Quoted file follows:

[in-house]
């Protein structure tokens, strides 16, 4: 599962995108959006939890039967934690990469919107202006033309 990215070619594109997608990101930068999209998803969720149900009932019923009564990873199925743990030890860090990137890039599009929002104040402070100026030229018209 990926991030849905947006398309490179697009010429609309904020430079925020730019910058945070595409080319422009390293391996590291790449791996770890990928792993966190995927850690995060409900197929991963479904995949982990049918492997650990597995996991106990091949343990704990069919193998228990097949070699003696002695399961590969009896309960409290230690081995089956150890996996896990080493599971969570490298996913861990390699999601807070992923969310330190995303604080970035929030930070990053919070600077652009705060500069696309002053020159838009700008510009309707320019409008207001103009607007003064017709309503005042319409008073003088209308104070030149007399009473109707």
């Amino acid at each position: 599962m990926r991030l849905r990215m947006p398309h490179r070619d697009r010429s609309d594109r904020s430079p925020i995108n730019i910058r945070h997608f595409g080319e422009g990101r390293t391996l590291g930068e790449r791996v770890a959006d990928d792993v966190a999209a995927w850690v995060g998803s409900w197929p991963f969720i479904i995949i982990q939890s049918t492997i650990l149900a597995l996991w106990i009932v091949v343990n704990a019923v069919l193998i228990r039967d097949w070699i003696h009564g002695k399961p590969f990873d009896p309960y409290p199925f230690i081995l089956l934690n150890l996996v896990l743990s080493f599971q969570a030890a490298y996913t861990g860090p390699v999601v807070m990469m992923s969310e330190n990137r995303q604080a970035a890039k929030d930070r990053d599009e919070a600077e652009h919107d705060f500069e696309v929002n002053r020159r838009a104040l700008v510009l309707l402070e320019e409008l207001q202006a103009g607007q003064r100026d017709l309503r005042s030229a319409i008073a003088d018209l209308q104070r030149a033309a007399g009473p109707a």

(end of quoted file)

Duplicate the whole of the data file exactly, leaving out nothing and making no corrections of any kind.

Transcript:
[in-house]
């Protein structure tokens, strides 16, 4: 599962995108959006939890039967934690990469919107202006033309 990215070619594109997608990101930068999209998803969720149900009932019923009564990873199925743990030890860090990137890039599009929002104040402070100026030229018209 990926991030849905947006398309490179697009010429609309904020430079925020730019910058945070595409080319422009390293391996590291790449791996770890990928792993966190995927850690995060409900197929991963479904995949982990049918492997650990597995996991106990091949343990704990069919193998228990097949070699003696002695399961590969009896309960409290230690081995089956150890996996896990080493599971969570490298996913861990390699999601807070992923969310330190995303604080970035929030930070990053919070600077652009705060500069696309002053020159838009700008510009309707320019409008207001103009607007003064017709309503005042319409008073003088209308104070030149007399009473109707």
């Amino acid at each position: 599962m990926r991030l849905r990215m947006p398309h490179r070619d697009r010429s609309d594109r904020s430079p925020i995108n730019i910058r945070h997608f595409g080319e422009g990101r390293t391996l590291g930068e790449r791996v770890a959006d990928d792993v966190a999209a995927w850690v995060g998803s409900w197929p991963f969720i479904i995949i982990q939890s049918t492997i650990l149900a597995l996991w106990i009932v091949v343990n704990a019923v069919l193998i228990r039967d097949w070699i003696h009564g002695k399961p590969f990873d009896p309960y409290p199925f230690i081995l089956l934690n150890l996996v896990l743990s080493f599971q969570a030890a490298y996913t861990g860090p390699v999601v807070m990469m992923s969310e330190n990137r995303q604080a970035a890039k929030d930070r990053d599009e919070a600077e652009h919107d705060f500069e696309v929002n002053r020159r838009a104040l700008v510009l309707l402070e320019e409008l207001q202006a103009g607007q003064r100026d017709l309503r005042s030229a319409i008073a003088d018209l209308q104070r030149a033309a007399g009473p109707a």